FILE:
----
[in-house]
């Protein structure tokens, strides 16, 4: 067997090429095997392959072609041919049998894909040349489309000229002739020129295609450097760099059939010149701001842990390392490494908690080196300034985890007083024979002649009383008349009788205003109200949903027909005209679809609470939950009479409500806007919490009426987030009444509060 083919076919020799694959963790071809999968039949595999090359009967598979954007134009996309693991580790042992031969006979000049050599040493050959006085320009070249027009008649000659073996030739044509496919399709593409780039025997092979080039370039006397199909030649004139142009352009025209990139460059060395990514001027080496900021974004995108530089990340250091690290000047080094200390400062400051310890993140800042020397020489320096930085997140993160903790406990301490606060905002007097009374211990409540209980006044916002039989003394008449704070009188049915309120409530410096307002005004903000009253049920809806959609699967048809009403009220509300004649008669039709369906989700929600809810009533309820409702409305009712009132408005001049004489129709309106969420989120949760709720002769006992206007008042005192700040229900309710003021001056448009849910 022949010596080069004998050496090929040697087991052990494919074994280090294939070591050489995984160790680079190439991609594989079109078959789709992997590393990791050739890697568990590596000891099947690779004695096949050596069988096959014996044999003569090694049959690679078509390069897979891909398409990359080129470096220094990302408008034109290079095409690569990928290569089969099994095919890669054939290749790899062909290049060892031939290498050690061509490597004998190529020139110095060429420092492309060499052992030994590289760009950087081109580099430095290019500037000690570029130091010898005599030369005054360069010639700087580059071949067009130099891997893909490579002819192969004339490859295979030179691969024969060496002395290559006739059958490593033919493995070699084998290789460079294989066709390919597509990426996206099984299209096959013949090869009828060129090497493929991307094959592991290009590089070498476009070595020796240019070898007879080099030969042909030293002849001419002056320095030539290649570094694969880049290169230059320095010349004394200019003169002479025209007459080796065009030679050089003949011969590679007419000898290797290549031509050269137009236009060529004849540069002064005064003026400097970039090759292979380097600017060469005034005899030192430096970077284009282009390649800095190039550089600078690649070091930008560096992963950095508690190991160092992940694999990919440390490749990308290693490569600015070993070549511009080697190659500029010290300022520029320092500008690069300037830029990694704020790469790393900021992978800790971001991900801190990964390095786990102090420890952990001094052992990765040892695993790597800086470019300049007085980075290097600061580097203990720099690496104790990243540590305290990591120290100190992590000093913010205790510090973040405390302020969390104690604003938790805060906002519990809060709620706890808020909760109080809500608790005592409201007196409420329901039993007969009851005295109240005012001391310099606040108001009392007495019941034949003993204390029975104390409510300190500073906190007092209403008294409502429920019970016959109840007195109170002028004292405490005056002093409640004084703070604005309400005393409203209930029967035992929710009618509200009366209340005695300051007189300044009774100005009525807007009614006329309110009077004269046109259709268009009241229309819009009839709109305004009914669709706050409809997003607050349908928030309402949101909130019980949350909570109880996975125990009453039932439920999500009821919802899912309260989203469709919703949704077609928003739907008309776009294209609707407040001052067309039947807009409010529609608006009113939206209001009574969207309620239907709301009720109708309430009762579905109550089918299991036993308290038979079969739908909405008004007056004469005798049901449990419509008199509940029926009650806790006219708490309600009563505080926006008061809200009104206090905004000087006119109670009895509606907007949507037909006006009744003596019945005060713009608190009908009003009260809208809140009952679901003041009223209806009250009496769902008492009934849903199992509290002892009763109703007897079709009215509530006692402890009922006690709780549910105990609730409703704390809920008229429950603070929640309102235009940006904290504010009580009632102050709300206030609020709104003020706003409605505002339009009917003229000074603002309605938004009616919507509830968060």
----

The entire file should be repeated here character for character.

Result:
[in-house]
């Protein structure tokens, strides 16, 4: 067997090429095997392959072609041919049998894909040349489309000229002739020129295609450097760099059939010149701001842990390392490494908690080196300034985890007083024979002649009383008349009788205003109200949903027909005209679809609470939950009479409500806007919490009426987030009444509060 083919076919020799694959963790071809999968039949595999090359009967598979954007134009996309693991580790042992031969006979000049050599040493050959006085320009070249027009008649000659073996030739044509496919399709593409780039025997092979080039370039006397199909030649004139142009352009025209990139460059060395990514001027080496900021974004995108530089990340250091690290000047080094200390400062400051310890993140800042020397020489320096930085997140993160903790406990301490606060905002007097009374211990409540209980006044916002039989003394008449704070009188049915309120409530410096307002005004903000009253049920809806959609699967048809009403009220509300004649008669039709369906989700929600809810009533309820409702409305009712009132408005001049004489129709309106969420989120949760709720002769006992206007008042005192700040229900309710003021001056448009849910 022949010596080069004998050496090929040697087991052990494919074994280090294939070591050489995984160790680079190439991609594989079109078959789709992997590393990791050739890697568990590596000891099947690779004695096949050596069988096959014996044999003569090694049959690679078509390069897979891909398409990359080129470096220094990302408008034109290079095409690569990928290569089969099994095919890669054939290749790899062909290049060892031939290498050690061509490597004998190529020139110095060429420092492309060499052992030994590289760009950087081109580099430095290019500037000690570029130091010898005599030369005054360069010639700087580059071949067009130099891997893909490579002819192969004339490859295979030179691969024969060496002395290559006739059958490593033919493995070699084998290789460079294989066709390919597509990426996206099984299209096959013949090869009828060129090497493929991307094959592991290009590089070498476009070595020796240019070898007879080099030969042909030293002849001419002056320095030539290649570094694969880049290169230059320095010349004394200019003169002479025209007459080796065009030679050089003949011969590679007419000898290797290549031509050269137009236009060529004849540069002064005064003026400097970039090759292979380097600017060469005034005899030192430096970077284009282009390649800095190039550089600078690649070091930008560096992963950095508690190991160092992940694999990919440390490749990308290693490569600015070993070549511009080697190659500029010290300022520029320092500008690069300037830029990694704020790469790393900021992978800790971001991900801190990964390095786990102090420890952990001094052992990765040892695993790597800086470019300049007085980075290097600061580097203990720099690496104790990243540590305290990591120290100190992590000093913010205790510090973040405390302020969390104690604003938790805060906002519990809060709620706890808020909760109080809500608790005592409201007196409420329901039993007969009851005295109240005012001391310099606040108001009392007495019941034949003993204390029975104390409510300190500073906190007092209403008294409502429920019970016959109840007195109170002028004292405490005056002093409640004084703070604005309400005393409203209930029967035992929710009618509200009366209340005695300051007189300044009774100005009525807007009614006329309110009077004269046109259709268009009241229309819009009839709109305004009914669709706050409809997003607050349908928030309402949101909130019980949350909570109880996975125990009453039932439920999500009821919802899912309260989203469709919703949704077609928003739907008309776009294209609707407040001052067309039947807009409010529609608006009113939206209001009574969207309620239907709301009720109708309430009762579905109550089918299991036993308290038979079969739908909405008004007056004469005798049901449990419509008199509940029926009650806790006219708490309600009563505080926006008061809200009104206090905004000087006119109670009895509606907007949507037909006006009744003596019945005060713009608190009908009003009260809208809140009952679901003041009223209806009250009496769902008492009934849903199992509290002892009763109703007897079709009215509530006692402890009922006690709780549910105990609730409703704390809920008229429950603070929640309102235009940006904290504010009580009632102050709300206030609020709104003020706003409605505002339009009917003229000074603002309605938004009616919507509830968060």